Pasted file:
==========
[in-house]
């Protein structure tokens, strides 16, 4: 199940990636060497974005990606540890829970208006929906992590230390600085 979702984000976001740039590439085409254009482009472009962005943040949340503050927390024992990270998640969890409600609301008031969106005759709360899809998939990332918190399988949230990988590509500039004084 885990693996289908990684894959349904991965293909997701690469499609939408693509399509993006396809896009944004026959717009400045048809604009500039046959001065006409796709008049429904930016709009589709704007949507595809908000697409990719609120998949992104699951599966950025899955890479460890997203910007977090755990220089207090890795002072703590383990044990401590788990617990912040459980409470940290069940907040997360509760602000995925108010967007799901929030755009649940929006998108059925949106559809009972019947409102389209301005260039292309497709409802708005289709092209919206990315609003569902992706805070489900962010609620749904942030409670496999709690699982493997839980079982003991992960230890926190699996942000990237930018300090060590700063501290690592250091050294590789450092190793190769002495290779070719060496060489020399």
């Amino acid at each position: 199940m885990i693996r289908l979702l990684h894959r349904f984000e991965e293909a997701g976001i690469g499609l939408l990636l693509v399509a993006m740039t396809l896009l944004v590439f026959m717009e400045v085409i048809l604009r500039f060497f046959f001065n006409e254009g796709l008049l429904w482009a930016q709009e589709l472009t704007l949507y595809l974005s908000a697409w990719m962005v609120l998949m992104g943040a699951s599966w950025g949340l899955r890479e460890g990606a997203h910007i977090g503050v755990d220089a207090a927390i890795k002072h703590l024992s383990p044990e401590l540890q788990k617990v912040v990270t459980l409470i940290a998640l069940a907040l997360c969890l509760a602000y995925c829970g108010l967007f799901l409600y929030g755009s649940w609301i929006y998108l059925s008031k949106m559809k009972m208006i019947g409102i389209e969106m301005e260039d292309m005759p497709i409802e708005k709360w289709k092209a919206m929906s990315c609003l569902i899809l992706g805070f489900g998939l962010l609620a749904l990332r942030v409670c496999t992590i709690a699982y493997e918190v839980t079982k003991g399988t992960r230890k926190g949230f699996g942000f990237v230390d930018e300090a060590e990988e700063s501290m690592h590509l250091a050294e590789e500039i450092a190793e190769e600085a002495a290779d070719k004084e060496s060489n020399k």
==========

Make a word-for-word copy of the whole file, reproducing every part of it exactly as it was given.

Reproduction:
[in-house]
């Protein structure tokens, strides 16, 4: 199940990636060497974005990606540890829970208006929906992590230390600085 979702984000976001740039590439085409254009482009472009962005943040949340503050927390024992990270998640969890409600609301008031969106005759709360899809998939990332918190399988949230990988590509500039004084 885990693996289908990684894959349904991965293909997701690469499609939408693509399509993006396809896009944004026959717009400045048809604009500039046959001065006409796709008049429904930016709009589709704007949507595809908000697409990719609120998949992104699951599966950025899955890479460890997203910007977090755990220089207090890795002072703590383990044990401590788990617990912040459980409470940290069940907040997360509760602000995925108010967007799901929030755009649940929006998108059925949106559809009972019947409102389209301005260039292309497709409802708005289709092209919206990315609003569902992706805070489900962010609620749904942030409670496999709690699982493997839980079982003991992960230890926190699996942000990237930018300090060590700063501290690592250091050294590789450092190793190769002495290779070719060496060489020399």
């Amino acid at each position: 199940m885990i693996r289908l979702l990684h894959r349904f984000e991965e293909a997701g976001i690469g499609l939408l990636l693509v399509a993006m740039t396809l896009l944004v590439f026959m717009e400045v085409i048809l604009r500039f060497f046959f001065n006409e254009g796709l008049l429904w482009a930016q709009e589709l472009t704007l949507y595809l974005s908000a697409w990719m962005v609120l998949m992104g943040a699951s599966w950025g949340l899955r890479e460890g990606a997203h910007i977090g503050v755990d220089a207090a927390i890795k002072h703590l024992s383990p044990e401590l540890q788990k617990v912040v990270t459980l409470i940290a998640l069940a907040l997360c969890l509760a602000y995925c829970g108010l967007f799901l409600y929030g755009s649940w609301i929006y998108l059925s008031k949106m559809k009972m208006i019947g409102i389209e969106m301005e260039d292309m005759p497709i409802e708005k709360w289709k092209a919206m929906s990315c609003l569902i899809l992706g805070f489900g998939l962010l609620a749904l990332r942030v409670c496999t992590i709690a699982y493997e918190v839980t079982k003991g399988t992960r230890k926190g949230f699996g942000f990237v230390d930018e300090a060590e990988e700063s501290m690592h590509l250091a050294e590789e500039i450092a190793e190769e600085a002495a290779d070719k004084e060496s060489n020399k």